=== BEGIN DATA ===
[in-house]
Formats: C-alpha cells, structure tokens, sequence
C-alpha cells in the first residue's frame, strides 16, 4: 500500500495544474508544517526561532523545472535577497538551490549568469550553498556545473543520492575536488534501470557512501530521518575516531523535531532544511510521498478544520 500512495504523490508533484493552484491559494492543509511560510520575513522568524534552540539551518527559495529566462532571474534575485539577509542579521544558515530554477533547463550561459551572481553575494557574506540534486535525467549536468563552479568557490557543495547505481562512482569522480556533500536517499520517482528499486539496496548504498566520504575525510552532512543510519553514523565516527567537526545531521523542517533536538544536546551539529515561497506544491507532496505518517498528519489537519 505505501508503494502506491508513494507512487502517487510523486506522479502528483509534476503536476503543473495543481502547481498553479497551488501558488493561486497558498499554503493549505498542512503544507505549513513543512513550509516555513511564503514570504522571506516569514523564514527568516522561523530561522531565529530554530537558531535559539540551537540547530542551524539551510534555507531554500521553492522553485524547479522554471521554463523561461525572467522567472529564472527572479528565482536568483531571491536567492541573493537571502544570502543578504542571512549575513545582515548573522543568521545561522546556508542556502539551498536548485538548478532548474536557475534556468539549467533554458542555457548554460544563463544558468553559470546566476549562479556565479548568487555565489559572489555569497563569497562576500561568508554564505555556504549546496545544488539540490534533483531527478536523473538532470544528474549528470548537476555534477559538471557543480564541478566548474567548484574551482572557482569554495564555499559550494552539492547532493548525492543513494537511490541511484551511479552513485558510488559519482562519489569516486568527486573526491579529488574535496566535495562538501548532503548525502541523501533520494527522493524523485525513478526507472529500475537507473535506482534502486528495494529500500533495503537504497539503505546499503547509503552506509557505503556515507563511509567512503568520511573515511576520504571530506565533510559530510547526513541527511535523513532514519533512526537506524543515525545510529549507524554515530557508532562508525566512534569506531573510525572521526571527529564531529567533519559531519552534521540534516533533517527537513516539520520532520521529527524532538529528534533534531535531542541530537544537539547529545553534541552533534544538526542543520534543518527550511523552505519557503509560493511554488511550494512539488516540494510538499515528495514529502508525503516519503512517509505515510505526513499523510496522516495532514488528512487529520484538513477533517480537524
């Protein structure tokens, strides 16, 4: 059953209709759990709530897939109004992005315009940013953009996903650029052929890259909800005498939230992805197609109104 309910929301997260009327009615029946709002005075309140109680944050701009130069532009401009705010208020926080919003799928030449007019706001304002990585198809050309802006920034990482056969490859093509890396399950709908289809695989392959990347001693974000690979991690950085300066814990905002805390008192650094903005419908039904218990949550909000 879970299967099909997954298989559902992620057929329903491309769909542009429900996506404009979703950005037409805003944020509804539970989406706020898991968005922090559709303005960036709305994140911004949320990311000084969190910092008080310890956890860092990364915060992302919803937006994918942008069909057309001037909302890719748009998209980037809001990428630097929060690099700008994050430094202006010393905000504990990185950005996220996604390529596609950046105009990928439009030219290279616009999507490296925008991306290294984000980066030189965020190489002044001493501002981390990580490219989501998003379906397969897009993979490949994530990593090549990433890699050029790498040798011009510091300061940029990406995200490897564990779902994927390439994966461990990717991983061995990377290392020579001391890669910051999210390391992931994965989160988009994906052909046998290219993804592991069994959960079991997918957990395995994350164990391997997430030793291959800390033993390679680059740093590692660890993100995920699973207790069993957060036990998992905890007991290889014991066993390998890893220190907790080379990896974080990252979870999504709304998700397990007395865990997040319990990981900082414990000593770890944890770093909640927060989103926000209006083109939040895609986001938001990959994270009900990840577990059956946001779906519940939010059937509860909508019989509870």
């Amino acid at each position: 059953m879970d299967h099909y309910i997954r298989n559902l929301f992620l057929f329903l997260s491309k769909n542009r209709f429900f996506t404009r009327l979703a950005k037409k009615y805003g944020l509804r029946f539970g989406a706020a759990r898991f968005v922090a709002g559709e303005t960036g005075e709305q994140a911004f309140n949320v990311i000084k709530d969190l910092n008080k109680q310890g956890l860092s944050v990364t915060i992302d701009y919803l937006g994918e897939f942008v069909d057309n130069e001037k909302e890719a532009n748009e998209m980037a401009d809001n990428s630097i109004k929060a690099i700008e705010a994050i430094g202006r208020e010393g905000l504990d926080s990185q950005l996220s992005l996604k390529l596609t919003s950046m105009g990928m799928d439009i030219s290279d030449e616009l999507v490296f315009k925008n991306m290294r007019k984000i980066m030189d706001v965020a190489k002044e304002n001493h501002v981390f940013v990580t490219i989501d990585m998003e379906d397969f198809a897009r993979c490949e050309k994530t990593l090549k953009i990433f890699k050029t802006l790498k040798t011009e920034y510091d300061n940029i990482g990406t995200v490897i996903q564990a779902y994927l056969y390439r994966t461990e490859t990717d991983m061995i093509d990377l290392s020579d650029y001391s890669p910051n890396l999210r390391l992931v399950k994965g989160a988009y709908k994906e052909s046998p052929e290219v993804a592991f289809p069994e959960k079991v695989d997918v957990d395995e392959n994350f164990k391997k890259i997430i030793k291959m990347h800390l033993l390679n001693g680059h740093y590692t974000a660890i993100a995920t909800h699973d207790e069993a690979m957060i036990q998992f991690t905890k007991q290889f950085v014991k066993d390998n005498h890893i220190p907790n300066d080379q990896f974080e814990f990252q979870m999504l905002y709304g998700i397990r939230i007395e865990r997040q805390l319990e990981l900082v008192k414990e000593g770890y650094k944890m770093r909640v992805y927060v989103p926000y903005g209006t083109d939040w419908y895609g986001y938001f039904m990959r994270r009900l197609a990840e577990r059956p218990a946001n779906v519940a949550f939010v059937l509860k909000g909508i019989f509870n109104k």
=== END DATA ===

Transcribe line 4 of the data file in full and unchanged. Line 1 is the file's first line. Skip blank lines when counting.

């Protein structure tokens, strides 16, 4: 059953209709759990709530897939109004992005315009940013953009996903650029052929890259909800005498939230992805197609109104 309910929301997260009327009615029946709002005075309140109680944050701009130069532009401009705010208020926080919003799928030449007019706001304002990585198809050309802006920034990482056969490859093509890396399950709908289809695989392959990347001693974000690979991690950085300066814990905002805390008192650094903005419908039904218990949550909000 879970299967099909997954298989559902992620057929329903491309769909542009429900996506404009979703950005037409805003944020509804539970989406706020898991968005922090559709303005960036709305994140911004949320990311000084969190910092008080310890956890860092990364915060992302919803937006994918942008069909057309001037909302890719748009998209980037809001990428630097929060690099700008994050430094202006010393905000504990990185950005996220996604390529596609950046105009990928439009030219290279616009999507490296925008991306290294984000980066030189965020190489002044001493501002981390990580490219989501998003379906397969897009993979490949994530990593090549990433890699050029790498040798011009510091300061940029990406995200490897564990779902994927390439994966461990990717991983061995990377290392020579001391890669910051999210390391992931994965989160988009994906052909046998290219993804592991069994959960079991997918957990395995994350164990391997997430030793291959800390033993390679680059740093590692660890993100995920699973207790069993957060036990998992905890007991290889014991066993390998890893220190907790080379990896974080990252979870999504709304998700397990007395865990997040319990990981900082414990000593770890944890770093909640927060989103926000209006083109939040895609986001938001990959994270009900990840577990059956946001779906519940939010059937509860909508019989509870």